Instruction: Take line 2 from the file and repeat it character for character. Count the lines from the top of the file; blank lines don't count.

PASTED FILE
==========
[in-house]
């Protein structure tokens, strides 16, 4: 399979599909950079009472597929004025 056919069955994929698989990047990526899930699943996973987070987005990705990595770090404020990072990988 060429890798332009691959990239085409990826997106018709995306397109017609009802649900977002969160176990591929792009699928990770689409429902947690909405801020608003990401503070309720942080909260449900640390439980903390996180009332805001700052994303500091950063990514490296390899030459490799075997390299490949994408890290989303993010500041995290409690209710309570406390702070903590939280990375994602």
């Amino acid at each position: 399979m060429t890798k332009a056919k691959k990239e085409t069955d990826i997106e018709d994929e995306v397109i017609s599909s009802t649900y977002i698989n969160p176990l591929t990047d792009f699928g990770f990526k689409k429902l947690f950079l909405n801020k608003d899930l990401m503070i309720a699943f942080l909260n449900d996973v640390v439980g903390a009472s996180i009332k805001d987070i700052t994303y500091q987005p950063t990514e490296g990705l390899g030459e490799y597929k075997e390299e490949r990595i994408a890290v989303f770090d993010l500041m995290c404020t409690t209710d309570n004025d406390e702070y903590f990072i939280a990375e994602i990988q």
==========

């Protein structure tokens, strides 16, 4: 399979599909950079009472597929004025 056919069955994929698989990047990526899930699943996973987070987005990705990595770090404020990072990988 060429890798332009691959990239085409990826997106018709995306397109017609009802649900977002969160176990591929792009699928990770689409429902947690909405801020608003990401503070309720942080909260449900640390439980903390996180009332805001700052994303500091950063990514490296390899030459490799075997390299490949994408890290989303993010500041995290409690209710309570406390702070903590939280990375994602």